After defeating the Orcs in the Dagor Aglareb ("Glorious Battle"), Fingolfin maintained the Siege of Angband for nearly four hundred years. But the Siege was ended by the sudden assaults of Morgoth in the Dagor Bragollach ("Battle of Sudden Flame"), and many peoples of Beleriand fled. In the end Fingolfin rode to Angband alone to challenge Morgoth to single combat. Those who saw him thought Oromë himself had arrived; for a great madness of rage was upon him, so that his eyes shone like the eyes of the Valar. Fingolfin died there after a mighty duel, wounding Morgoth seven times with his sword Ringil, and struck one last punishing blow to Morgoth's foot before he broke the High King. Morgoth's wounds never healed after that battle, and he limped everafter. Thorondor the King of Eagles then brought Fingolfin's body to a mountaintop overlooking Gondolin, and Turgon built a cairn over the remains of his father.
- "In that vast shadow once of yore
Fingolfin stood: his shield he bore
with field of heaven’s blue and star
of crystal shining pale afar.
In overmastering wrath and hate
desperate he smote upon that gate,
the Gnomish king, there standing lone,
while endless fortresses of stone
engulfed the thin clear ringing keen
of silver horn and baldric green."
- ― Lay of Leithian, Canto XII, lines 3538-3547
Fingolfin's father-name was Ñolofinwë (Q: "Wise Finwë", pron. N [ˌŋoloˈfinwe], V [ˌŋoloˈɸinwe], T.A. Exilic [ˌnoloˈfinwe]). His mother-name was Aracáno ("High Chieftain", pron. [ˌaraˈkaːno]). Fingolfin is the Sindarin form of his father-name, with the word Finwë added to the beginning. The addition was done by Fingolfin himself in pursuance of his claim to be High King of the Noldor after his father's death.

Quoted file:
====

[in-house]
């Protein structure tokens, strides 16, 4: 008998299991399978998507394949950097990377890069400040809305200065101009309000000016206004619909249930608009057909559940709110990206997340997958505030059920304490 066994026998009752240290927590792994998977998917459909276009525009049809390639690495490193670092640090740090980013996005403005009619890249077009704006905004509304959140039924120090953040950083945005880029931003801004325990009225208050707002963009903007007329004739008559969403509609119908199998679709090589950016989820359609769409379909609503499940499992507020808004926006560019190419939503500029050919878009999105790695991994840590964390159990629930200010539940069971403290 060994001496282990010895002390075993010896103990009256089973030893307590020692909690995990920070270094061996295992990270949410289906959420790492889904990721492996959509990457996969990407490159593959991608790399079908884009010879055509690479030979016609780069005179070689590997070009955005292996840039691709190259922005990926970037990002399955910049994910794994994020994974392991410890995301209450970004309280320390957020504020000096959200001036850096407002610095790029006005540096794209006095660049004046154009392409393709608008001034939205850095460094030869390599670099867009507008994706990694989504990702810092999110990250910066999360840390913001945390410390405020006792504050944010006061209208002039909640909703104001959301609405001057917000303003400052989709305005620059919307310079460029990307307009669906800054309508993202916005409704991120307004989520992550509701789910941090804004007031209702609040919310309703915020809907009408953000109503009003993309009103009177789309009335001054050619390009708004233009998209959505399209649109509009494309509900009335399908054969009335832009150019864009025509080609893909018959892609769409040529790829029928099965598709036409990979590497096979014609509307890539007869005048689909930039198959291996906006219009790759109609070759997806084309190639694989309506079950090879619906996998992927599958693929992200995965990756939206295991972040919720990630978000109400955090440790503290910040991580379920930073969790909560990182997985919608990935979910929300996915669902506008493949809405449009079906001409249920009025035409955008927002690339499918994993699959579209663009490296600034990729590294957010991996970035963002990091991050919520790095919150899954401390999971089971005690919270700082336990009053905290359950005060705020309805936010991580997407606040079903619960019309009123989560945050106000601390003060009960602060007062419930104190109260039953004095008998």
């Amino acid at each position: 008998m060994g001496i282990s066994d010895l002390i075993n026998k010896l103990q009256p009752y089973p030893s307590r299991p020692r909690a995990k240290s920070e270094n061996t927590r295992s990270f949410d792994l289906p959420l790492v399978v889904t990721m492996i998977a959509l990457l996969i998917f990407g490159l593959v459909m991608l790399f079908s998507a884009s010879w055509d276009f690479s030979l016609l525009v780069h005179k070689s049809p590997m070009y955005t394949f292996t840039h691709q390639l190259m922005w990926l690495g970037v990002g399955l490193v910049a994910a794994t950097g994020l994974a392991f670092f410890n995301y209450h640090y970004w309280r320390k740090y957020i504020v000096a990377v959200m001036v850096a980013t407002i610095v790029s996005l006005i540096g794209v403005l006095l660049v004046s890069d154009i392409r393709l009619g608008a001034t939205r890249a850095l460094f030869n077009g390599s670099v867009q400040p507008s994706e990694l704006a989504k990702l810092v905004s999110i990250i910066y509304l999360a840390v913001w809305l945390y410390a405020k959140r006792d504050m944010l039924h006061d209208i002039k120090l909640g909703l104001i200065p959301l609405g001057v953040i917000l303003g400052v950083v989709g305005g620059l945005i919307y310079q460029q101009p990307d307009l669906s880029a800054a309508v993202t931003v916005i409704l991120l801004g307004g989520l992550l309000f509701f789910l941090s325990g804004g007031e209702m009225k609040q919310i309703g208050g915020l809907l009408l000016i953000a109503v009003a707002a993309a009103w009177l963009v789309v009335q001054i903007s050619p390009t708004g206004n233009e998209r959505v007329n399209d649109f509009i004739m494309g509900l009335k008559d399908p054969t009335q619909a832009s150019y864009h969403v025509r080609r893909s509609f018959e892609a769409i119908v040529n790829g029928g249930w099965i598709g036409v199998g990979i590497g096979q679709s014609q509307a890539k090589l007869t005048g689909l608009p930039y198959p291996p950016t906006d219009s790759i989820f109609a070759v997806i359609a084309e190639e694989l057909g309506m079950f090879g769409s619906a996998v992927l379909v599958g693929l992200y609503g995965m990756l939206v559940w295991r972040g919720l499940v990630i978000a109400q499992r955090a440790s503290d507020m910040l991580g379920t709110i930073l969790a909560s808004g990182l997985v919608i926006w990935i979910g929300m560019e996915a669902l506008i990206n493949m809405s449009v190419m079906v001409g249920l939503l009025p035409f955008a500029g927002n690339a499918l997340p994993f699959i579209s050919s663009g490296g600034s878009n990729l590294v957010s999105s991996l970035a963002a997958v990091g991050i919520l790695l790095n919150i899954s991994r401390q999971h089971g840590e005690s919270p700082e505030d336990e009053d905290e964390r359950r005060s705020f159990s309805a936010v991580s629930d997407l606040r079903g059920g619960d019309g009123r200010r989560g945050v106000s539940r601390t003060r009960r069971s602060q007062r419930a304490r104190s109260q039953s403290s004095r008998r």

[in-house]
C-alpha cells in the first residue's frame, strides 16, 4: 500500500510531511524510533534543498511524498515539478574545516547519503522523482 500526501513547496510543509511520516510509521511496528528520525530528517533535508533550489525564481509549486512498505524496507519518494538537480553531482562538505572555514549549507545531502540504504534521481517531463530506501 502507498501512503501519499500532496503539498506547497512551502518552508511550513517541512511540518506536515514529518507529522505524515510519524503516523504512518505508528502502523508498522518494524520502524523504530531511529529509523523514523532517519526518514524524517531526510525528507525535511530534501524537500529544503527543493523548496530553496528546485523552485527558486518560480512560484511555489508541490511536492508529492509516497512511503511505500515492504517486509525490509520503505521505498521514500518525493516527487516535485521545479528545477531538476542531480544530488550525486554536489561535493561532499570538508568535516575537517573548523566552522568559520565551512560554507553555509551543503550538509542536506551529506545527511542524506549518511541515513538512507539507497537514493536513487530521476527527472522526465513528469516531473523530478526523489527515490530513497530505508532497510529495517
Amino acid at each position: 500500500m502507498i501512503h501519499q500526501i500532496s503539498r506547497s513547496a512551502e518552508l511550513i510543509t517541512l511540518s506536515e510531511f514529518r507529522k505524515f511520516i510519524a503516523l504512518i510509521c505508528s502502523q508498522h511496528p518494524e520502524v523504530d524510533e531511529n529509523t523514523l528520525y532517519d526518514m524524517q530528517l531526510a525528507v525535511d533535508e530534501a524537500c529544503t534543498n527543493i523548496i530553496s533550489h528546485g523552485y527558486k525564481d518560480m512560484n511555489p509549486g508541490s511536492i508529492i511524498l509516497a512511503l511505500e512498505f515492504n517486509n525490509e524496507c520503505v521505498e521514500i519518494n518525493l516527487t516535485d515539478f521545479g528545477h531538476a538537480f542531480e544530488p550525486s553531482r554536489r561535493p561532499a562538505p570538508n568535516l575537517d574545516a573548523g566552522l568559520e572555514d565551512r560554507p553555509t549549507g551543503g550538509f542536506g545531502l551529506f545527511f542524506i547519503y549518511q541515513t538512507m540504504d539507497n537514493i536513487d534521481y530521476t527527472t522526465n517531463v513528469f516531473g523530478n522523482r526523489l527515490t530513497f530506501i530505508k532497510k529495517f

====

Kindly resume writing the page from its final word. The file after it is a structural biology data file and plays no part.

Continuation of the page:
- ↑ J.R.R. Tolkien, Christopher Tolkien (ed.), The Peoples of Middle-earth, "The Shibboleth of Fëanor", p. 336
- ↑ J.R.R. Tolkien, Christopher Tolkien (ed.), The Silmarillion, "Quenta Silmarillion: Of Eldamar and the Princes of the Eldalië"
- ↑ J.R.R. Tolkien, Christopher Tolkien (ed.), The Silmarillion, "Quenta Silmarillion: Of the Silmarils and the Unrest of the Noldor"
- ↑ J.R.R. Tolkien, Christopher Tolkien (ed.), The Silmarillion, "Quenta Silmarillion: Of the Darkening of Valinor"
- ↑ J.R.R. Tolkien, Christopher Tolkien (ed.), The Silmarillion, "Quenta Silmarillion: Of the Return of the Noldor"
- ↑ J.R.R. Tolkien, Christopher Tolkien (ed.), The Silmarillion, "Quenta Silmarillion: Of the Ruin of Beleriand and the Fall of Fingolfin"
- ↑ J.R.R. Tolkien, Christopher Tolkien (ed.), The Peoples of Middle-earth, "The Shibboleth of Fëanor", The names of Finwë's descendants, p. 345
- ↑ J.R.R. Tolkien, Christopher Tolkien (ed.), The Peoples of Middle-earth, "The Shibboleth of Fëanor", p. 344
House of Finwë
Fëanor, until Y.T. 1497
|High King of the Noldor|
F.A. 5 – 456